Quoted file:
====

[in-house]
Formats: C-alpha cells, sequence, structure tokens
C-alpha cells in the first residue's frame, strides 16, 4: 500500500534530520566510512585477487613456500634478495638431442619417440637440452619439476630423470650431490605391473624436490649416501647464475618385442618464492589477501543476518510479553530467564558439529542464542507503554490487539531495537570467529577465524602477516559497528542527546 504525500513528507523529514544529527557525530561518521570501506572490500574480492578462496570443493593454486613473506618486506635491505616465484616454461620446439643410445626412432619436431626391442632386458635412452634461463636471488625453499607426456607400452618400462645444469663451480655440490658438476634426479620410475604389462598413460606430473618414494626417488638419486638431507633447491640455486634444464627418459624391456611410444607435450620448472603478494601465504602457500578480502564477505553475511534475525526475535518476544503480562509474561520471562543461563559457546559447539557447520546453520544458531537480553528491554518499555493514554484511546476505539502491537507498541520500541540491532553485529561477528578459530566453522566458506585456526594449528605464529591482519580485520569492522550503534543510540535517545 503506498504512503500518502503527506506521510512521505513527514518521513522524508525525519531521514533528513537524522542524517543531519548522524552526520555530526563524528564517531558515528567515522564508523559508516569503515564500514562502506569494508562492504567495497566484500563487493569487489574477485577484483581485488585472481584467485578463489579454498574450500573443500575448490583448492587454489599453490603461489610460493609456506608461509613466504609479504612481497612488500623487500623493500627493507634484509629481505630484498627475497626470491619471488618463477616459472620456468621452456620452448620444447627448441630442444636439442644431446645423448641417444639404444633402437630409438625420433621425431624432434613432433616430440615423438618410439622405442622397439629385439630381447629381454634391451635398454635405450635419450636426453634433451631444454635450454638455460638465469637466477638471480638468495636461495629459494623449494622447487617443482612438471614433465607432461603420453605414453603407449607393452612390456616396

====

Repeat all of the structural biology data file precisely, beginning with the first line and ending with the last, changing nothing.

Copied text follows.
[in-house]
Formats: C-alpha cells, sequence, structure tokens
C-alpha cells in the first residue's frame, strides 16, 4: 500500500534530520566510512585477487613456500634478495638431442619417440637440452619439476630423470650431490605391473624436490649416501647464475618385442618464492589477501543476518510479553530467564558439529542464542507503554490487539531495537570467529577465524602477516559497528542527546 504525500513528507523529514544529527557525530561518521570501506572490500574480492578462496570443493593454486613473506618486506635491505616465484616454461620446439643410445626412432619436431626391442632386458635412452634461463636471488625453499607426456607400452618400462645444469663451480655440490658438476634426479620410475604389462598413460606430473618414494626417488638419486638431507633447491640455486634444464627418459624391456611410444607435450620448472603478494601465504602457500578480502564477505553475511534475525526475535518476544503480562509474561520471562543461563559457546559447539557447520546453520544458531537480553528491554518499555493514554484511546476505539502491537507498541520500541540491532553485529561477528578459530566453522566458506585456526594449528605464529591482519580485520569492522550503534543510540535517545 503506498504512503500518502503527506506521510512521505513527514518521513522524508525525519531521514533528513537524522542524517543531519548522524552526520555530526563524528564517531558515528567515522564508523559508516569503515564500514562502506569494508562492504567495497566484500563487493569487489574477485577484483581485488585472481584467485578463489579454498574450500573443500575448490583448492587454489599453490603461489610460493609456506608461509613466504609479504612481497612488500623487500623493500627493507634484509629481505630484498627475497626470491619471488618463477616459472620456468621452456620452448620444447627448441630442444636439442644431446645423448641417444639404444633402437630409438625420433621425431624432434613432433616430440615423438618410439622405442622397439629385439630381447629381454634391451635398454635405450635419450636426453634433451631444454635450454638455460638465469637466477638471480638468495636461495629459494623449494622447487617443482612438471614433465607432461603420453605414453603407449607393452612390456616396